Incept’s Spotlight on Nonprofits: World Wildlife Fund

At Incept, we believe in helping others, and not just by donating blood. Lately we’ve been

looking at nonprofit groups who go the extra mile to help others. One of my favorite nonprofits is the WWF or World Wildlife Fund.

The WWF is a group of conversationalists who work to protect the lives and habitats of wild animals. For the past 50 years, they have been educating people on the importance of protecting the environment and studying animals in their natural habitat. This year marks their 50th anniversary.

The WWF works all over the world, but there are certain areas with a higher density of endangered wildlife that make them high-priority areas. Some of the main places the WWF focuses on are the Amazon Rainforest in South America, Chihuahuan Desert in Mexico, the Congo Basin in Africa, and the Northern Great Plains here in the United States. These are just a few of the places that need protecting; there are others just as beautiful and exotic spread all over the world.

As you’d expect, covering that much area can be a lot of work. The WWF coordinates with 100 different countries and has about 1.2 million members here in the U.S. alone and about 5 million worldwide.

Like any nonprofit, though, they can’t do it alone. They rely on government funding, as well as the support of others (via fundraising and donations). Last year, it took $224,260,469 to help fund the conservation projects the WWF was working on. These funds helped to make great strides toward protecting the most endangered animals and environments.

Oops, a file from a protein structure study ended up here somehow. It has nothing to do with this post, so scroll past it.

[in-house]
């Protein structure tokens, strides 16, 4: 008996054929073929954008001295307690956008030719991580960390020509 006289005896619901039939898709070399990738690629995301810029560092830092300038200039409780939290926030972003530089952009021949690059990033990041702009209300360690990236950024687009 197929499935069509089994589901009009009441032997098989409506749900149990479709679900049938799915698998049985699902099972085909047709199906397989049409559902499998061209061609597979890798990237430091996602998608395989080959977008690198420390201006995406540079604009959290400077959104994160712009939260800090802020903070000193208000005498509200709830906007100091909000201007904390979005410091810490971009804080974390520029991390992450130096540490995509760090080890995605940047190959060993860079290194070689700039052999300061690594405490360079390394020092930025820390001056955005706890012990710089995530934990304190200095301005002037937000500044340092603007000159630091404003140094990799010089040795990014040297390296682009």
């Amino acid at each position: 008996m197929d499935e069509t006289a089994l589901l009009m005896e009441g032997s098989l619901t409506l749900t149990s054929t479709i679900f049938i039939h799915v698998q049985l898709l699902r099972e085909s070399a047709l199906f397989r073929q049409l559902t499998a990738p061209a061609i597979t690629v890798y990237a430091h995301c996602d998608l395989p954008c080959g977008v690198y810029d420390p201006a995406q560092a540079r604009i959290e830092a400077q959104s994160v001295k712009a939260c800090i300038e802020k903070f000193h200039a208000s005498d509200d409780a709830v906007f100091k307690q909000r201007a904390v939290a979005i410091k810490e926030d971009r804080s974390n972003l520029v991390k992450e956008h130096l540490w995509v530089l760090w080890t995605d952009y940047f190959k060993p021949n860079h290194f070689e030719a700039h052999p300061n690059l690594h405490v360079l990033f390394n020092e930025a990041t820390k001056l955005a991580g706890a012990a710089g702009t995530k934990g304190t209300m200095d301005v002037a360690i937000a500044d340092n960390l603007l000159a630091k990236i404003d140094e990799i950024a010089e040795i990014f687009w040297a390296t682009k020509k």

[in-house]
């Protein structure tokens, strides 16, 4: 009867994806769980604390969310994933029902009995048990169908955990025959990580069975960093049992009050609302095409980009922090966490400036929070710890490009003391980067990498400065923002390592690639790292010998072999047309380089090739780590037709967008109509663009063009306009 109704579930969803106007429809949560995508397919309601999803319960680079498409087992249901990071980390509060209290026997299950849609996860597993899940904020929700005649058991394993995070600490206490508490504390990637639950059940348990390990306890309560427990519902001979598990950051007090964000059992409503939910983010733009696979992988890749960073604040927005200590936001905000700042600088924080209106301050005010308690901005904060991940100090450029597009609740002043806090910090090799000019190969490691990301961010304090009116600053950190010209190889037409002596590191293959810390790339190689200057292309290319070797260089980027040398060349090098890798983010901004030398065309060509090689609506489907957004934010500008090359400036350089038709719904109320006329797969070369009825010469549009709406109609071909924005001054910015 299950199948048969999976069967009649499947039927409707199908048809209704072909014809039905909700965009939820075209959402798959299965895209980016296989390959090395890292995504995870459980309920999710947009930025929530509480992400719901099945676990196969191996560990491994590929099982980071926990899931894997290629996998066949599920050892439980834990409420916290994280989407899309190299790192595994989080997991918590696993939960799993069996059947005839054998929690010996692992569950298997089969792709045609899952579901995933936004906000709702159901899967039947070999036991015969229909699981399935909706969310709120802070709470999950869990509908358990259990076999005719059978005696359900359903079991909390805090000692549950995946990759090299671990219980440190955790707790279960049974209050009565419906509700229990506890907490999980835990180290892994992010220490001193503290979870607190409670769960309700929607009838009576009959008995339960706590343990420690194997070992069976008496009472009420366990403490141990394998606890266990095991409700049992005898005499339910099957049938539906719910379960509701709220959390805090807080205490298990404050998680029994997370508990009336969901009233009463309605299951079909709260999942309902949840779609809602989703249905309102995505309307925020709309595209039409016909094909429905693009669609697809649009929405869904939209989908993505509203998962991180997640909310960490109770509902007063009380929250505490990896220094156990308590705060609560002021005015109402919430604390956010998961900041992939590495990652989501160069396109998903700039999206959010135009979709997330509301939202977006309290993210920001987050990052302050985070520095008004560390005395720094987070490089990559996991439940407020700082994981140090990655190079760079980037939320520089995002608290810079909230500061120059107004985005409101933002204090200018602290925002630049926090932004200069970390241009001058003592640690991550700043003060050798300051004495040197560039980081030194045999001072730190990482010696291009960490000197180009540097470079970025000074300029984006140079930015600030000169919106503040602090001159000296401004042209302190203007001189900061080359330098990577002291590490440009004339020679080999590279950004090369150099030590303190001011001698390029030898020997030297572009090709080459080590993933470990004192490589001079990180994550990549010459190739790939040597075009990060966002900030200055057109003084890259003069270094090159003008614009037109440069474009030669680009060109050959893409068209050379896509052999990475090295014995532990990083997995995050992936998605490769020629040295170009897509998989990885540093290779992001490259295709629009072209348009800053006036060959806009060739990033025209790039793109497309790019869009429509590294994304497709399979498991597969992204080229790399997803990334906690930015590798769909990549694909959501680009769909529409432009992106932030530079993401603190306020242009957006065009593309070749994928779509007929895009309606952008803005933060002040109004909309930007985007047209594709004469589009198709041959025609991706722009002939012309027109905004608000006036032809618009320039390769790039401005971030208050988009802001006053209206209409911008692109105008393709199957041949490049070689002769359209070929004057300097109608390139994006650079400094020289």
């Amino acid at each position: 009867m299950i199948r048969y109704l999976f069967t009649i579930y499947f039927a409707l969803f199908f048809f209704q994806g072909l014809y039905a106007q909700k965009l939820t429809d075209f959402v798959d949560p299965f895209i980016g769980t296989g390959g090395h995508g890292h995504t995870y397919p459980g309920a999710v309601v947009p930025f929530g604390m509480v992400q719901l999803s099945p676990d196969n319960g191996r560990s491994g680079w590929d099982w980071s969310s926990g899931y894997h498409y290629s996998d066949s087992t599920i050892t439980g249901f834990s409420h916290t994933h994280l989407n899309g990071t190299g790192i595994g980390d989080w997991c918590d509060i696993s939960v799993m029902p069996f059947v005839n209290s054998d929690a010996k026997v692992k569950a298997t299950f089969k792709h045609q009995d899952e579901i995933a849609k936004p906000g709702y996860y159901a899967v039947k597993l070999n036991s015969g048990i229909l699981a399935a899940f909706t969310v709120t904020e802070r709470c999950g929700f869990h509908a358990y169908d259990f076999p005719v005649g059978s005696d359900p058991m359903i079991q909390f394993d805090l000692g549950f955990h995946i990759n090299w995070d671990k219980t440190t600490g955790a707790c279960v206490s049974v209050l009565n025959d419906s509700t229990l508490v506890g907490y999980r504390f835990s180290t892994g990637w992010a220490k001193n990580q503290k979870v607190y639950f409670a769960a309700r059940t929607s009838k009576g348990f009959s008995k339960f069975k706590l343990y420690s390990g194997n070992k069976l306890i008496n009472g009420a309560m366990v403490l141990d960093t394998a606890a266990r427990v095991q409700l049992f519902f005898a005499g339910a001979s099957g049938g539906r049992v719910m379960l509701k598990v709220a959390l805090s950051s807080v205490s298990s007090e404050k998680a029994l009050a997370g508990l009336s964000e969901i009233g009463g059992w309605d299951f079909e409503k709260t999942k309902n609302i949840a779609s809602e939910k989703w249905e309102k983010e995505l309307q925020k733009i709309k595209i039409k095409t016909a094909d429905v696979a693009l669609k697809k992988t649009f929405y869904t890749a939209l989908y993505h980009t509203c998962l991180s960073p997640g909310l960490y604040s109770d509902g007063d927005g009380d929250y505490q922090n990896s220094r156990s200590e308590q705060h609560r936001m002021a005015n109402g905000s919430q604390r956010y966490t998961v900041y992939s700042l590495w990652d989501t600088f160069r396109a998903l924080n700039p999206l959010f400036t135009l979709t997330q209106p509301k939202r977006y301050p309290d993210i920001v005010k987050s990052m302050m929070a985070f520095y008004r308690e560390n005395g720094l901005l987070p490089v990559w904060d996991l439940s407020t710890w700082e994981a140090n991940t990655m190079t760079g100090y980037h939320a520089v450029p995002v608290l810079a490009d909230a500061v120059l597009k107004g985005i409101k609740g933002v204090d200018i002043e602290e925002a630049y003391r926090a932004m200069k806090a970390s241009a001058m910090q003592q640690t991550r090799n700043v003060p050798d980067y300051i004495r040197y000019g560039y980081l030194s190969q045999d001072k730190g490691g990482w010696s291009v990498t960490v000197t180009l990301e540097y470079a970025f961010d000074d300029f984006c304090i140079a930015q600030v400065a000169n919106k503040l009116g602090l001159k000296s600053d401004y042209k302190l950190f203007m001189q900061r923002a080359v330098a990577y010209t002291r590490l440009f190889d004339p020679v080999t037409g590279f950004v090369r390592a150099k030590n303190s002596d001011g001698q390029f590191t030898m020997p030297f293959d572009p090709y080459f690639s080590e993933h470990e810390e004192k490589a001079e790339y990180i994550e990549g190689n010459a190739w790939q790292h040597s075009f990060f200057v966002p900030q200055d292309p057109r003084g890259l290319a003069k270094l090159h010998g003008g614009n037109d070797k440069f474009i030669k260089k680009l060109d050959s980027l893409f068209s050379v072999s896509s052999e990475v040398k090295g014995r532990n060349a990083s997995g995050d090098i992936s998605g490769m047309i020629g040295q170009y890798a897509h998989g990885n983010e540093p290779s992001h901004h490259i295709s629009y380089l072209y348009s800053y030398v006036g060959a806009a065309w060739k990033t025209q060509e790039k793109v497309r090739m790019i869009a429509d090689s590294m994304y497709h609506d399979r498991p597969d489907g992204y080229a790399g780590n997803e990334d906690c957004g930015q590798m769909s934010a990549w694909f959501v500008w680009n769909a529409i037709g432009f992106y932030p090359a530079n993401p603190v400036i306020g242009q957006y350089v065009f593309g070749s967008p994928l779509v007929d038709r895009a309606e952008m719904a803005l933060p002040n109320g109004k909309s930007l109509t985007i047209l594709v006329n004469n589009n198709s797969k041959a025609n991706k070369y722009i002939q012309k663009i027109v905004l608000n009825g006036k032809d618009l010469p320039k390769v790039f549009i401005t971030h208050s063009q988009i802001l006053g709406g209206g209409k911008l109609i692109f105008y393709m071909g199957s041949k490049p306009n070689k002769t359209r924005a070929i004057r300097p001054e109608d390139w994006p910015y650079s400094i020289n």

I was surprised to see that the WWF even has conservation efforts going on close to home. I’ve lived in northeastern Ohio for most of my life and never had to go much farther than my own backyard to find wildlife.

The Southern Great Lakes Forests, which cover 94,400 square miles in Ohio, as well as parts of Michigan, Indiana, southwestern Ontario and western New York, are home to a lot of diverse wildlife. We have red foxes, white-tailed deer, grey and red squirrels, screech owls, green herons and mourning doves, just to name a few. The habitat itself is considered critical or endangered in many places. I was happy to find an article from 2001 mentioning the region and the animals I am familiar with.

There is also theAppalachian Mixed Mesophytic Forests nearby in southeastern Ohio and Pennsylvania. They extend into most of West Virginia, eastern Kentucky, east-central Tennessee, northwest Alabama and western North Carolina. Like the Southern Great Lakes Forests, this habitat is also considered a critical or endangered region.

You don’t have to be a biologist or ecologist to be a member of the World Wildlife Fund and help out. Simply by making a donation or adopting an animal, you can make a difference. Even something as small as cleaning up litter or making your backyard more suitable for wildlife can play a huge role in helping these creatures thrive.

So the next time you are outside for a walk, take a look around and pay attention to the creatures out there. You’ll be amazed how much wildlife is around us every day that we take for granted. Do your part and help keep their habitats healthy.